When I first read about NYC Mayor Bloomberg's promotion of new "micro" apartments for the city--with living space for each rental under 300 square feet--my reaction was "ah, now New Yorkers can finally enjoy living in the city without all that damn living space to get lost in!" Manhattan is the only place I've seen wealthy people live in very tiny, no-frills apartments--forget about having a pool, parking, or balcony--and consider themselves lucky to have such dwellings. (The tiny living space theme is apparently worse in other parts of the world, such as Tokyo)
But upon reflection the creation of even smaller apartments seems a good thing. There are many single individuals who really just need a place to sleep, use a bathroom and kitchenette, and for these folks it makes little sense to pay for more space than necessary. Ideally, these micro-apartments can be built in large quantities in smaller acreage, at the same time taking many consumers out of the market for the (relatively) larger units. NYC needs more housing, after all, and increased variety in terms of square footage will better meet the crushing demand.
So why stop at 300 square feet? Some Tokyo businessfolk would laugh at you needing so much space! Make the bathtub double as a bed, and just remember to take the pillows and sheets out before you shower in the morning. You really don't need more than one sink for shaving/toothbrushing as well as for washing dishes. And if the front door slides to the side rather than opens on a hinge, that's even more space you can save. Don't forget to think vertical--no reason we need ten foot high ceilings when the average NYer is under 6 feet. Drop the ceiling a bit, and don't invite any Norwegians over.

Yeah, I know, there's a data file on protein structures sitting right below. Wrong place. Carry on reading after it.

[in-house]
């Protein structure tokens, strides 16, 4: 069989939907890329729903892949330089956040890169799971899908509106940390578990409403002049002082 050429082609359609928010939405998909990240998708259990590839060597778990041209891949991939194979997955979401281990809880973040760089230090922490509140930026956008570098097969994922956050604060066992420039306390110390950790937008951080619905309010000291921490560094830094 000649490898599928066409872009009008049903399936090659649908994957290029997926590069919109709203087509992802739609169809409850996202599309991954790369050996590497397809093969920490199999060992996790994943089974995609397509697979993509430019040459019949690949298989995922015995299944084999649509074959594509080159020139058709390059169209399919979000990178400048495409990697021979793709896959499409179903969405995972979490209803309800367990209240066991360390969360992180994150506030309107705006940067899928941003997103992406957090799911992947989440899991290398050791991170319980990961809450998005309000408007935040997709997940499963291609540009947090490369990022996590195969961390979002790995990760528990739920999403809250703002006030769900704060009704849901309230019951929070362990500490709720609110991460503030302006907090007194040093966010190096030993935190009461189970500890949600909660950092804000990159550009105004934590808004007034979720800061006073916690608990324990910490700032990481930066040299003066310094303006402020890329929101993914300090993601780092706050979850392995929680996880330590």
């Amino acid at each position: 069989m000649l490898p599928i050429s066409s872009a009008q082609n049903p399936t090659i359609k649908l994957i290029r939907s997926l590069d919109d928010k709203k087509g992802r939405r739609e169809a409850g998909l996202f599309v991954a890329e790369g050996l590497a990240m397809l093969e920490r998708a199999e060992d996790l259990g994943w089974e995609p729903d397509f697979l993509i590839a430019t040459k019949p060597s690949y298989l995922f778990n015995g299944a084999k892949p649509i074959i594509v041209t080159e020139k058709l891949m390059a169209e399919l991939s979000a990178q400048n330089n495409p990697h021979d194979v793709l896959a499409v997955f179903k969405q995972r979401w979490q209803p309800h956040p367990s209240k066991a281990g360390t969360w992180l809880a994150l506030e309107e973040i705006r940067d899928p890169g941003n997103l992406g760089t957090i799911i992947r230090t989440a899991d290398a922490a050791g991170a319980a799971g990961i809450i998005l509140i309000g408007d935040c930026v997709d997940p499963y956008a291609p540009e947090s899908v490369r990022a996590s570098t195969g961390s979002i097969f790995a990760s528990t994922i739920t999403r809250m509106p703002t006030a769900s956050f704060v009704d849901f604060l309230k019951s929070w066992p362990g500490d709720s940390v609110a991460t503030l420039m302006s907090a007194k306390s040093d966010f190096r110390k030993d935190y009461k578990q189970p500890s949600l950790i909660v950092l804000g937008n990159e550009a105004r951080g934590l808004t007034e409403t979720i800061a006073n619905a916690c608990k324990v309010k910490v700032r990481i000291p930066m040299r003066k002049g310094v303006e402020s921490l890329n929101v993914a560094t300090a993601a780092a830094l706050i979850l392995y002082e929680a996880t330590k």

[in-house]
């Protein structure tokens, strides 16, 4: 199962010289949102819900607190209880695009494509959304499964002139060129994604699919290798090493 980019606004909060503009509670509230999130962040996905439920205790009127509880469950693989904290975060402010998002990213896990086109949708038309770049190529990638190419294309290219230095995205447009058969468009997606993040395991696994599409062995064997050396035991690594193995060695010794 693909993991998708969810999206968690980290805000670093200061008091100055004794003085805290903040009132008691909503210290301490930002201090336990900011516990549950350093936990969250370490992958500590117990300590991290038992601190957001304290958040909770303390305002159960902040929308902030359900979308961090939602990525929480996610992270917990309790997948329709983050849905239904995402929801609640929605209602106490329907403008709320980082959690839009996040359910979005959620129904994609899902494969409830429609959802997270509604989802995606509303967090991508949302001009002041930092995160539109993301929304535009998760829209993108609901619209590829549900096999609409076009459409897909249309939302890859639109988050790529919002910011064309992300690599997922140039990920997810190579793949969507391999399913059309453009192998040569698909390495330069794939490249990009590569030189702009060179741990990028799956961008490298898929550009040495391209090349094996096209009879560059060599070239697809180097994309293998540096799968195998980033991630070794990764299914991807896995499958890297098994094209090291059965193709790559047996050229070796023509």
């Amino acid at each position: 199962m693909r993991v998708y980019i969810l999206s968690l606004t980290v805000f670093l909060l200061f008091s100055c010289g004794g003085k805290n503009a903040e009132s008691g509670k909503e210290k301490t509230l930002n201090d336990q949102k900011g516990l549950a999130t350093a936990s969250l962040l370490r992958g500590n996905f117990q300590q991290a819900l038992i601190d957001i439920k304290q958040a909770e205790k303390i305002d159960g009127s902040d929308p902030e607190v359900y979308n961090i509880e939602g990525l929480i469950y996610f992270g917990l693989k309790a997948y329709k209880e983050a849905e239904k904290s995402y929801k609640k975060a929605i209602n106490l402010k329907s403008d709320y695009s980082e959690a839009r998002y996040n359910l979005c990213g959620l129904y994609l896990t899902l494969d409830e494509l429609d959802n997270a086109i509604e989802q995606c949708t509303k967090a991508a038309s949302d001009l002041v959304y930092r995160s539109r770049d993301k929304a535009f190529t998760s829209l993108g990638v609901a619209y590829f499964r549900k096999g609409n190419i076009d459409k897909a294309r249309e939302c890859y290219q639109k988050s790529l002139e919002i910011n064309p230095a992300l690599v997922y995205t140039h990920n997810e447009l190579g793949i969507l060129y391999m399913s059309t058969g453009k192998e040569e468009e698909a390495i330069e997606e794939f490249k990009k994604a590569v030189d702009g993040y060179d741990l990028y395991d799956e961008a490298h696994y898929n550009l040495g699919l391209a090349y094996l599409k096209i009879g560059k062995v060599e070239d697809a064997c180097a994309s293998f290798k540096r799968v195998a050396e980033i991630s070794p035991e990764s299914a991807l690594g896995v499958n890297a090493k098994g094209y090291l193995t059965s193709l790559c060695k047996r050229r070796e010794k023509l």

And that's not all! Most people in NYC spend only about a third of their day in their apartment, being out to work or socialize most of their waking hours. I'm thinking sublease arrangements--Renter #1 gets the apartment from 8 AM to 4 PM, Renter #2 gets the apartment from 4 PM to 12 AM, etc....and presto, I just created a 100 square foot home that you only need to pay one third of the rent for, dropping the typical New Yorker's housing costs to a level commensurate with Omaha.
You're welcome, Manhattanites!